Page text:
When it comes to choosing the right artwork for your wall, size really does matter. We know how easy it is to fall in love with art online, so what’s next? Time to frame and hang your artwork pride of place in your home. However, did you know that there is a method to hanging wall art? And some basic maths—we know, bear with us, but we hope by the end of this blog, you will be able to confidently hang any artwork in your home.
Go big or go home
As a general rule of thumb, bigger is always better. When decorating, ideally you want to fill ⅔ or ¾ of available wall space with art. So, to avoid your walls overwhelming your choice of artwork or not drawing enough focus, going for a larger piece is the safer option. You also want to take into consideration the amount of exposed wall and how much furniture you have in a room. If it’s more sparse, then a larger artwork should do the space justice and fill the visual field that furniture would have. You can view our selection of large artworks here.
It’s also important to consider the height of your room. When choosing the right artwork for a wall, you want to take note of if the ceiling is high and calls for a large vertical orientation piece. Alternatively, for lower ceilings and therefore shorter walls (often found over sofas, in a hallway), a shorter piece with landscape orientation may be better suited. You may even be lucky enough to have a classically detailed cornice that screams for a grand oil painting in a fancy frame. Whatever the wall, opting for the larger artwork tends to be the best choice—which we particularly stress when buying modern, contemporary art to maximise the statement.
Where on the wall?
So, you’ve chosen your artwork and now you’re keen to get it on the wall. This is where numbers come into play, but we promise that it’s worth it!
When placing frames, particularly hanging art over furniture, such as a bed, a fireplace, or a couch, it should be between 2/3 to 3/4 of the width of the furniture. For instance, if your mantelpiece is 150cm wide, you should find a piece roughly 100cm to 112cm wide—but do remember to account for a few inches spare for the frame.
With choosing artwork for these specific locations, you also want to provide a little breathing room. Generally, this means hanging the work about 10cm to 30cm above the top of the piece of furniture. For a focal point artwork on a wall without furniture close by, you want to hang it at eye level, and for staircases, we suggest hanging a piece every third step for a staggered, diagonal look.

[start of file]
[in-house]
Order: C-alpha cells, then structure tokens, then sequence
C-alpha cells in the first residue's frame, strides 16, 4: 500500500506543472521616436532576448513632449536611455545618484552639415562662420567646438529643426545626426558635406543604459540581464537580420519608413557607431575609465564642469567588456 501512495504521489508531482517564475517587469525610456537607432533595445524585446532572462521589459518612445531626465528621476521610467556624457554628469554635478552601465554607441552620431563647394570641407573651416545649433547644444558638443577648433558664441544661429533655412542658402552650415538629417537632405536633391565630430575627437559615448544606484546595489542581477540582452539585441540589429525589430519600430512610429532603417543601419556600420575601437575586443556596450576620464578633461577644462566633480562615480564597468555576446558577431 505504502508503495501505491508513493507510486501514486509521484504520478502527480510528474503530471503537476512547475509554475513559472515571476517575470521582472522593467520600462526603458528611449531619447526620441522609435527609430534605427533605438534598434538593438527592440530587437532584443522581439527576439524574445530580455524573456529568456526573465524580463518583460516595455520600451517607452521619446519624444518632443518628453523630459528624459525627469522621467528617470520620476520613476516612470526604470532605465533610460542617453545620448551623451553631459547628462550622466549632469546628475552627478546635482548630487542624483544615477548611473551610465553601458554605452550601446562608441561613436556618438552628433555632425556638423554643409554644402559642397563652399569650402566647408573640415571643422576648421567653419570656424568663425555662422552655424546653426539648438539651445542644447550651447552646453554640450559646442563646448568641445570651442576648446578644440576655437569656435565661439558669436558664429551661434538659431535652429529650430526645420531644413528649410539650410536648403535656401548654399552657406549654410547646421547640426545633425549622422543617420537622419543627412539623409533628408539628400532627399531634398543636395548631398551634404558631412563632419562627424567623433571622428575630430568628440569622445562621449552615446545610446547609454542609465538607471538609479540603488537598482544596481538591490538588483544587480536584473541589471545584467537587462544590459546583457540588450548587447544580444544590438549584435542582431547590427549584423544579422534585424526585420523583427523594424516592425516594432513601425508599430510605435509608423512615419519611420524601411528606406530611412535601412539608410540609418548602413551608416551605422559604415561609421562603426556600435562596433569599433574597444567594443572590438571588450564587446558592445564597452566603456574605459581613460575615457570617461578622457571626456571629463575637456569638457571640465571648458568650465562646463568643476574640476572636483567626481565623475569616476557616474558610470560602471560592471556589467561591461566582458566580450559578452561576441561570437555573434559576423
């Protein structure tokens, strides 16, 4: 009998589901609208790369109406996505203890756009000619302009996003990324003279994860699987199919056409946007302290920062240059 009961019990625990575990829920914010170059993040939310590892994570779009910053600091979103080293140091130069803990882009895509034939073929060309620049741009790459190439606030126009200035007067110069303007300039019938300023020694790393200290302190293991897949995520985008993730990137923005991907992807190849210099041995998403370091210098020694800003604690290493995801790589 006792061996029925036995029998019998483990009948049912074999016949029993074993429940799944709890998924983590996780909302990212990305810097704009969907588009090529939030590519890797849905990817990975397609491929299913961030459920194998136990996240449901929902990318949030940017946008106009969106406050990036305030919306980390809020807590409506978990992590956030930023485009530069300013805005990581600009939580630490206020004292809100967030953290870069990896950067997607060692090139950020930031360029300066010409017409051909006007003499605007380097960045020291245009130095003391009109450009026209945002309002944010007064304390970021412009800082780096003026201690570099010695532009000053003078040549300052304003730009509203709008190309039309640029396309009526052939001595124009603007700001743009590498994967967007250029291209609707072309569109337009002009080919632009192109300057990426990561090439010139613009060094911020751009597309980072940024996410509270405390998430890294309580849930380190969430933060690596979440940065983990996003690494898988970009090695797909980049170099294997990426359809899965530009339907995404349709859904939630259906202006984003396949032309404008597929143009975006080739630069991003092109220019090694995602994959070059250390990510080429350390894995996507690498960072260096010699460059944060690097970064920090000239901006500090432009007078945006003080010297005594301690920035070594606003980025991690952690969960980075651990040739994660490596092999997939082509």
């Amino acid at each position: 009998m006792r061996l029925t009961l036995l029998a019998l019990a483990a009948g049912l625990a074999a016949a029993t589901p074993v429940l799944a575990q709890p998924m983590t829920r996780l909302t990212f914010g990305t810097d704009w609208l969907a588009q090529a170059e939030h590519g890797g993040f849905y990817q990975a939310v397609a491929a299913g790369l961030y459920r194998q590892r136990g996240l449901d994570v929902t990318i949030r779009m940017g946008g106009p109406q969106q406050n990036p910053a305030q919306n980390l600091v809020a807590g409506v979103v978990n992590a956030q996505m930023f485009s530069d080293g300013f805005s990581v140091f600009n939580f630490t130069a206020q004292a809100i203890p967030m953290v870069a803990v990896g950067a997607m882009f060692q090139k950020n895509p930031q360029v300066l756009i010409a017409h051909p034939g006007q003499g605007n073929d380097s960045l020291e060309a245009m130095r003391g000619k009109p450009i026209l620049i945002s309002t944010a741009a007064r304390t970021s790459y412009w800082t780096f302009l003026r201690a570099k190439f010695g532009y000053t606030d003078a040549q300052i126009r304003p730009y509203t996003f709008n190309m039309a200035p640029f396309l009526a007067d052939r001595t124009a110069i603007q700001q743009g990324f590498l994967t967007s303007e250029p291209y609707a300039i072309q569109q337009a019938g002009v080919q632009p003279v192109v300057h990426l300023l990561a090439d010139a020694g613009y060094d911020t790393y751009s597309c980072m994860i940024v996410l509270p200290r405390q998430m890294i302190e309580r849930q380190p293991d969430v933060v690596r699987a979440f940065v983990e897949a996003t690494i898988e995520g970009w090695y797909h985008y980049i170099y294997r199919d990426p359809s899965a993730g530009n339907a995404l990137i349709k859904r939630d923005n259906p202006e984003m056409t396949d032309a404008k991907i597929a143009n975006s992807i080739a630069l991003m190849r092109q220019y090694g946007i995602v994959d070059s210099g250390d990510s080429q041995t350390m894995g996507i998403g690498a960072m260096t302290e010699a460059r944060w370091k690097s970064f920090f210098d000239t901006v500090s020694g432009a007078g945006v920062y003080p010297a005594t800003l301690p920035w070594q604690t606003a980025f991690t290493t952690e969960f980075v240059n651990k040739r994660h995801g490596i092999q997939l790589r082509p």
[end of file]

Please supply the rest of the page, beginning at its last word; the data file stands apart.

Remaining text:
If you prefer smaller artworks, or just want to have fun with a whole wall of art then a gallery wall might be for you. What is a gallery wall we hear you ask? It’s a curated collection of artwork clustered across a wall, or an aspect of a wall. Generally, these are smaller artworks with differing sizes and colours for maximum effect. You can view our selection of small artworks here.
A feature wall is also a great way to make a statement if you don’t have much wall space. For a better understanding of how to choose the right art for a gallery wall, see our blog post: How to build a contemporary gallery wall.
Finding the perfect fit
So, you have the right measurements and an empty wall screaming for a feature. Did you know that you are able to filter your search on Artfinder by dimensions? It’s super easy and a great way to ensure you are only viewing artwork that you know will fit in the space you have available.
We have a range of filters to aid you in your hunt. For dimensions, visit our main artwork page and simply click the ‘Size’ search filter (on the left-hand side) and select ‘Search custom size’. You are then able to drag the height and width toggles to the correct dimensions you're after.
However, do make sure you’re searching in the correct units—this can be altered on your regional settings (bottom of the page) by clicking ‘change my settings’ and editing the display units. If you ever have a query on the size or framing of an artwork, it's best to reach out to the artist for clarity.
Tips before you commit!
You may want to check how much wall space an artwork requires and if it will fit well in your space before committing to the nails! We suggest measuring up kraft paper to the size of your art (frame width taken into consideration) and using painter's tape to try it out on the walls.
Don’t hang small artworks up too high as they lose their effect, so make sure they’re close to eye level for maximum impact.
No matter the space, to keep all pieces in harmony, you want to hang larger artworks five to eight cm apart and small works two and a half to five cm apart.
If you want more information on how to choose the right artwork vibe for these spaces, you can check out our Colour Wheel blog post to ensure you’ve got your aesthetic down.
Finally, remember these are simply guidelines and your home should be a reflection of you—have fun decorating!
Words by Megan Keane
Header image credit: Tetiana Cherevan